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What is lobbying?

Ethical lobbying is a legitimate activity and an important part of the democratic process. Lobbyists can help individuals and organisations communicate their views on matters of public interest to the government and opposition and, in doing so, improve outcomes for the community as a whole.

Generally, lobbying is a very broad term. For the purposes of the Integrity Act 2009 (Qld), the term ‘lobbying’ means any attempt to influence the decision-making of a government or opposition representative in the exercise of their official functions on behalf of a third party, for a fee or other reward. Under the Integrity Act 2009 (Qld) lobbyists who act on behalf of a third-party clients must register with the Integrity Commissioner before they contact a state or local government representative for the purpose of lobbying activities.

A ‘lobbyist’ is an entity that carries out a lobbying activity for a fee or other reward for a third-party client, or whose employees or contractors carry out a lobbying activity for a third-party client.

Under section 41(2) of the Integrity Act 2009 (Qld), a ‘third party client’ is an entity that engages another entity to provide services such as lobbying for a fee or other reward.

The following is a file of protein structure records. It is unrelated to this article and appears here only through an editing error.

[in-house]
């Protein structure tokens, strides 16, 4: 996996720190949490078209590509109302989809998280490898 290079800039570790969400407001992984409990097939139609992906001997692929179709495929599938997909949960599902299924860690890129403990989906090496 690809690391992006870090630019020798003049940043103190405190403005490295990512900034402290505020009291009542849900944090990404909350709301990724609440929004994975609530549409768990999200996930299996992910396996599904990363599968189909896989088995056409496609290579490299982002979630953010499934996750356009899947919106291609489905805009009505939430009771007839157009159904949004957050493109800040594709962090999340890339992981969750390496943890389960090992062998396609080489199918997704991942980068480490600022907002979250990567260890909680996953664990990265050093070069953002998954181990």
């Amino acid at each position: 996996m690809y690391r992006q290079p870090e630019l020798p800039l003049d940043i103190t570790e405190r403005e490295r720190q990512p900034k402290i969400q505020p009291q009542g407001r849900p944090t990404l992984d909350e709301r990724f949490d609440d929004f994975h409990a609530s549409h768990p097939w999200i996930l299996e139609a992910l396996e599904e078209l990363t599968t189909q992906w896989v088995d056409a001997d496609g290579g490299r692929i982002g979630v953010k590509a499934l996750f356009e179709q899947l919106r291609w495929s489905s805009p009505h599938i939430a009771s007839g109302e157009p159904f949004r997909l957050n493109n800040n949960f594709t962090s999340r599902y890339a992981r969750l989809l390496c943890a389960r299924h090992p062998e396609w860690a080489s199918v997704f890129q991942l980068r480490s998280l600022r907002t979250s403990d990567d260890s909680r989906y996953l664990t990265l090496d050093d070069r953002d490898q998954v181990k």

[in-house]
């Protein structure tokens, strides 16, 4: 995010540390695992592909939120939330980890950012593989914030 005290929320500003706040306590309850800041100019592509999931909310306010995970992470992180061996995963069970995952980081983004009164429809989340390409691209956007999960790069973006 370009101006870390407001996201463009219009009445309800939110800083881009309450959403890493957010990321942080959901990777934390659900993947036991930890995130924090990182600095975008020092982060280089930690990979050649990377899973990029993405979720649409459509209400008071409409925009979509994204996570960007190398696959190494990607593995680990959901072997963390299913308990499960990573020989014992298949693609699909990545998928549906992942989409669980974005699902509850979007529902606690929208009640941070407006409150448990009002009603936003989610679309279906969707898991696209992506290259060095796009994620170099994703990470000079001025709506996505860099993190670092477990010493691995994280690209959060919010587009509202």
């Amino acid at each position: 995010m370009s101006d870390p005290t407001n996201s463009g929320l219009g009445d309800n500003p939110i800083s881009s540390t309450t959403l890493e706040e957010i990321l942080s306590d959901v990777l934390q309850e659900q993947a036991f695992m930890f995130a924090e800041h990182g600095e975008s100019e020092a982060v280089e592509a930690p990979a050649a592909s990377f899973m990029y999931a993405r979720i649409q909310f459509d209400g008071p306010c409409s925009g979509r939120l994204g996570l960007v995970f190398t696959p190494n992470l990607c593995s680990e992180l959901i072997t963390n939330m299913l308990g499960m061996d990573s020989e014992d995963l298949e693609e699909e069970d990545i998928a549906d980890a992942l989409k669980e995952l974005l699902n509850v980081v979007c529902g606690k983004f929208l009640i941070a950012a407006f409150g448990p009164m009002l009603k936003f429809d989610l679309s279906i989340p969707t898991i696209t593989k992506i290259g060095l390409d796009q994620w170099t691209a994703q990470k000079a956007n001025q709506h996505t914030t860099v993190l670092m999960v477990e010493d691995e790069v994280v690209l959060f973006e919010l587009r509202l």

Section 42(1) of the Integrity Act 2009 (Qld) defines lobbying activities as; Contact with a government representative in an effort to influence state or local government decision-making, including—

  1. the making or amendment of legislation; and
  2. the development or amendment of a government policy or program; and
  3. the awarding of a government contract or grant; and
  4. the allocation of funding; and
  5. the making of a decision about planning or giving of a development approval under the Sustainable Planning Act 2009; or…”

Section 42(1)(b) extends the scope of the definition to contact with an opposition representative in an effort to influence opposition decision-making, including—

  1. the making or amendment of legislation; and
  2. the development or amendment of an opposition policy or program; and
  3. the opposition's position or view in relation to state or local government decision-making, including, for example, the matters mentioned in section 42(1)(a) of the Integrity Act 2009 (Qld).

Register of lobbying contacts

View the register of lobbying contacts

Licence
Creative Commons Attribution-NoDerivs 3.0 Australia (CC BY-ND 3.0)
Last updated
15 April, 2019

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